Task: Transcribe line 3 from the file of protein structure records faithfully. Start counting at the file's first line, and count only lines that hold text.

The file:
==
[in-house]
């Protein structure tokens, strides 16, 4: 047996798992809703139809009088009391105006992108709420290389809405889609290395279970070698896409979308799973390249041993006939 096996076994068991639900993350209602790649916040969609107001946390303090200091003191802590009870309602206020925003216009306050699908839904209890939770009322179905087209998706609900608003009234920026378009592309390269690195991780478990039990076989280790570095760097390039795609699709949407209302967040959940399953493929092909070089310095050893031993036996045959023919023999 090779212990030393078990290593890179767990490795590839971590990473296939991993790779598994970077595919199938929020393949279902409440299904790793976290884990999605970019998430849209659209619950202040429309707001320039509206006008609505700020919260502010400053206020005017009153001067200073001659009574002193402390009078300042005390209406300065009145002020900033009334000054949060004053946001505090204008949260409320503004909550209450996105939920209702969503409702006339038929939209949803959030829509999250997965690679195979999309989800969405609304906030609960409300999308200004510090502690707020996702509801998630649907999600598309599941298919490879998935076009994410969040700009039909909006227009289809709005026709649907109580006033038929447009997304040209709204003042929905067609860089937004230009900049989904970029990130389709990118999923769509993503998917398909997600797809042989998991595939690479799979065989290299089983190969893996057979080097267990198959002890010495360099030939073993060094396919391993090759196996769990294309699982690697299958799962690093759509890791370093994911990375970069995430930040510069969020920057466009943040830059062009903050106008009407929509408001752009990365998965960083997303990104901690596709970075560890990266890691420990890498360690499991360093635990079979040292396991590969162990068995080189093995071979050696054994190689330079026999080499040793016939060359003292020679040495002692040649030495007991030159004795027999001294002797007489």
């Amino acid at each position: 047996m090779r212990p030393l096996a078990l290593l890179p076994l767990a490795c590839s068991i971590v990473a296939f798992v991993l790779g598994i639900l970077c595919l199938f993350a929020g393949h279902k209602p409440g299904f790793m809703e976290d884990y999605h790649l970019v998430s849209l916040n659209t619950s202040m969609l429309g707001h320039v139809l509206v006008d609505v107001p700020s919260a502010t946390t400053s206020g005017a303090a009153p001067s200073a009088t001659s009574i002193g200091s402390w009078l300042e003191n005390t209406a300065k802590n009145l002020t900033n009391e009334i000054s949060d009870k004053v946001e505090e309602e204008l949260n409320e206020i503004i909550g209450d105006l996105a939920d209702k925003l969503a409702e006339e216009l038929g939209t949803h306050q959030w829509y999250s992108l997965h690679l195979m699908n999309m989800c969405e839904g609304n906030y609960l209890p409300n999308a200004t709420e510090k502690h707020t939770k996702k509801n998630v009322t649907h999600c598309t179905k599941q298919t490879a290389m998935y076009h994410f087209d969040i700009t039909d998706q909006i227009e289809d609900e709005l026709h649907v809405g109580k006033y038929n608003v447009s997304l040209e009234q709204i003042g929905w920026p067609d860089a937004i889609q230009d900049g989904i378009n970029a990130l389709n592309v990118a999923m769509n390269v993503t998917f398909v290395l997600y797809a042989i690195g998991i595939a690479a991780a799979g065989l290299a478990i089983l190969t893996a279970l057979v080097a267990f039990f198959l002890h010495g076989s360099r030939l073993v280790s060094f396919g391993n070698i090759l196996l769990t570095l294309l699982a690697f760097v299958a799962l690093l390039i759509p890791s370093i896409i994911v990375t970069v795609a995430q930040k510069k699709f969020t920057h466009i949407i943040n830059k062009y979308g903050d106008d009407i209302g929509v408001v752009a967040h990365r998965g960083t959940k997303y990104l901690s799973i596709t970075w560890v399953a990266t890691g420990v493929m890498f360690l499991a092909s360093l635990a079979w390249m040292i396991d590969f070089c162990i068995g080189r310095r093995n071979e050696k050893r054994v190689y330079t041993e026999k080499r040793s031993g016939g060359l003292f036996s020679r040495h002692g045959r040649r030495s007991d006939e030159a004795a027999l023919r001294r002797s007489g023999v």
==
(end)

């Amino acid at each position: 047996m090779r212990p030393l096996a078990l290593l890179p076994l767990a490795c590839s068991i971590v990473a296939f798992v991993l790779g598994i639900l970077c595919l199938f993350a929020g393949h279902k209602p409440g299904f790793m809703e976290d884990y999605h790649l970019v998430s849209l916040n659209t619950s202040m969609l429309g707001h320039v139809l509206v006008d609505v107001p700020s919260a502010t946390t400053s206020g005017a303090a009153p001067s200073a009088t001659s009574i002193g200091s402390w009078l300042e003191n005390t209406a300065k802590n009145l002020t900033n009391e009334i000054s949060d009870k004053v946001e505090e309602e204008l949260n409320e206020i503004i909550g209450d105006l996105a939920d209702k925003l969503a409702e006339e216009l038929g939209t949803h306050q959030w829509y999250s992108l997965h690679l195979m699908n999309m989800c969405e839904g609304n906030y609960l209890p409300n999308a200004t709420e510090k502690h707020t939770k996702k509801n998630v009322t649907h999600c598309t179905k599941q298919t490879a290389m998935y076009h994410f087209d969040i700009t039909d998706q909006i227009e289809d609900e709005l026709h649907v809405g109580k006033y038929n608003v447009s997304l040209e009234q709204i003042g929905w920026p067609d860089a937004i889609q230009d900049g989904i378009n970029a990130l389709n592309v990118a999923m769509n390269v993503t998917f398909v290395l997600y797809a042989i690195g998991i595939a690479a991780a799979g065989l290299a478990i089983l190969t893996a279970l057979v080097a267990f039990f198959l002890h010495g076989s360099r030939l073993v280790s060094f396919g391993n070698i090759l196996l769990t570095l294309l699982a690697f760097v299958a799962l690093l390039i759509p890791s370093i896409i994911v990375t970069v795609a995430q930040k510069k699709f969020t920057h466009i949407i943040n830059k062009y979308g903050d106008d009407i209302g929509v408001v752009a967040h990365r998965g960083t959940k997303y990104l901690s799973i596709t970075w560890v399953a990266t890691g420990v493929m890498f360690l499991a092909s360093l635990a079979w390249m040292i396991d590969f070089c162990i068995g080189r310095r093995n071979e050696k050893r054994v190689y330079t041993e026999k080499r040793s031993g016939g060359l003292f036996s020679r040495h002692g045959r040649r030495s007991d006939e030159a004795a027999l023919r001294r002797s007489g023999v």